A complex low pressure system interacting with a pool of abnormally warm Tasman Sea water is about to cause heavy rain and thunderstorms in southeast NSW and eastern Vic, with flooding likely in some areas from Wednesday.
A tongue of exceptionally warm water has moved down the NSW coast over the past month, driven by the East Australia Current and an associated large eddy in the Tasman Sea.
According to satellite data, sea surface temperatures off the east coast of Tasmania, Vic and southern NSW are currently sitting in the highest 10 percent of historical records for this time of year.
Image: Sea surface temperature percentiles on November 21, 2023. The darkest red shading shows areas where temperatures are in the highest 10 percent of historical records relative to 1992-2016. Source: IMOS
This injection of warmth has produced a pool of water to the east of Bass Strait where sea surface temperatures are a whopping 6ºC warmer than usual for this time of year, according to data collected by an Argo Float last week. This abnormal warmth also extends more than one kilometre below the surface.
This pool of unusually warm water is about to play a role in producing heavy rain and thunderstorms in southeastern Australia over the next few days.
A broad low pressure system located over the southern inland of NSW on Tuesday morning will drift towards the southeast over the coming days. This low is going to produce widespread rain and thunderstorms over NSW, Vic and the ACT.
A second low pressure centre is expected to develop somewhere off the southern coastline of NSW by Wednesday morning, causing a stream of moisture-laden winds to flow over southeast NSW and eastern Vic. This onshore flow will be drawing moisture from the ‘warm blob’ to the east of Bass Strait, which is likely to enhance rainfall.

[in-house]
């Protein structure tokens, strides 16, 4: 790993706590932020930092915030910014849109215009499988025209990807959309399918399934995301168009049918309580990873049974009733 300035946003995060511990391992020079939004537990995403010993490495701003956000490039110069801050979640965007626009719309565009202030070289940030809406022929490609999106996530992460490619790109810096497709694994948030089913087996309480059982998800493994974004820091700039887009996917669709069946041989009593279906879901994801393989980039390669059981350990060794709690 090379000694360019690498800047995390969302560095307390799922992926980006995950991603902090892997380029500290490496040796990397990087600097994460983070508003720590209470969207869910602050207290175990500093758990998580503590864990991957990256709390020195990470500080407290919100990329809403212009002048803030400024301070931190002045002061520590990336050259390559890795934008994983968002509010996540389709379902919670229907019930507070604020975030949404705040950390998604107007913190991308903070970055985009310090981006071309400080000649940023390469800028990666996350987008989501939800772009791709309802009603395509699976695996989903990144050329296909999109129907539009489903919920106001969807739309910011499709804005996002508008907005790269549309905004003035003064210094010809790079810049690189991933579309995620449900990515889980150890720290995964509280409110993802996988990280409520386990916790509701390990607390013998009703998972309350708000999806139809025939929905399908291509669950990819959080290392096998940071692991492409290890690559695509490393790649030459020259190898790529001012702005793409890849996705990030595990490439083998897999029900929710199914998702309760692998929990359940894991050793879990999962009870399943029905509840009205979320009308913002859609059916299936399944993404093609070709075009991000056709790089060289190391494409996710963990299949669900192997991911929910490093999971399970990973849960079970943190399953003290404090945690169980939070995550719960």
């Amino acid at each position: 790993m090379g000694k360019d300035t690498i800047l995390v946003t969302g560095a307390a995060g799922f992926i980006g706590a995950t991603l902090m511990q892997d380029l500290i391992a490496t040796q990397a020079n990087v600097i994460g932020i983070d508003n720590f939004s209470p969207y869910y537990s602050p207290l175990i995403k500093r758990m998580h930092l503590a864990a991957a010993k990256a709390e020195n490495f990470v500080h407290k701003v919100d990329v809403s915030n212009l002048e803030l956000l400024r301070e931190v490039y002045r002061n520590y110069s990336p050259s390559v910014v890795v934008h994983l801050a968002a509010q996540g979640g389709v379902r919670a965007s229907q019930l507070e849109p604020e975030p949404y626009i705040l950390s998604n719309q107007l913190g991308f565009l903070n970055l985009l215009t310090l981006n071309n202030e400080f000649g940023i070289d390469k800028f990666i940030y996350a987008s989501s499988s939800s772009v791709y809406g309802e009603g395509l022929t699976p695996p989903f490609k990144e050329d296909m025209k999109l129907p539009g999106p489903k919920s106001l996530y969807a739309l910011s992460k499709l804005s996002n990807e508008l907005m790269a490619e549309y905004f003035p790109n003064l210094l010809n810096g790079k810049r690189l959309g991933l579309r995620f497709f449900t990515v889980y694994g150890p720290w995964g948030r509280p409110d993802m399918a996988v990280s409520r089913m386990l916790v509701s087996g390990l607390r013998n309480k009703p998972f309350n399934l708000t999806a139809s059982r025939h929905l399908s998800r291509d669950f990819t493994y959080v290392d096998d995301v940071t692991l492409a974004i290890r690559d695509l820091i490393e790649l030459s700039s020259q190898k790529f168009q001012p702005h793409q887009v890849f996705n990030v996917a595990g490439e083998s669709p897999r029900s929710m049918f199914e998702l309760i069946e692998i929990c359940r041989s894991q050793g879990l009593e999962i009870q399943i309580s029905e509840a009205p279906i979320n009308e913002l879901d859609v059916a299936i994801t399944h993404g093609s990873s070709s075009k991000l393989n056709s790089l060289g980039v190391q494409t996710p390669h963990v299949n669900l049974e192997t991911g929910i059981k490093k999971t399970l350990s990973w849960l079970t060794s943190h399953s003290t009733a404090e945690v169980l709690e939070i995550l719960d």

Rain should increase on Tuesday night into Wednesday morning as the low develops and showers will persist into Thursday for some areas. Six-hour rain rates could reach 50 to 150mm on Wednesday morning and accumulated totals may exceed 200 mm by the end of Thursday.
Images: Forecast accumulated rain between Tuesday morning and Thursday night, according to the ECMWF-HRES (top) and ACCESS-G (bottom) models.
At 12:30 pm AEDT on Tuesday, a severe weather warning was in place for heavy rain, flash flooding and damaging winds for the NSW coast and adjacent inland south of St Georges Basin. Flood watches were also in place for parts of the Illawarra Coast, South Coast Rivers, Inland Central West Rivers and South West Rivers in NSW, and in Gippsland and parts of North East and South West districts in Victoria.
Be sure to check the latest warnings for the most up-to-date information as this event unfolds.
© Weatherzone 2023
15:55 AEDT Australia has just sweated through its 3rd-hottest summer on record, a statistic which will come as a surprise to some people as it was also a slightly wetter than usual summer nationwide.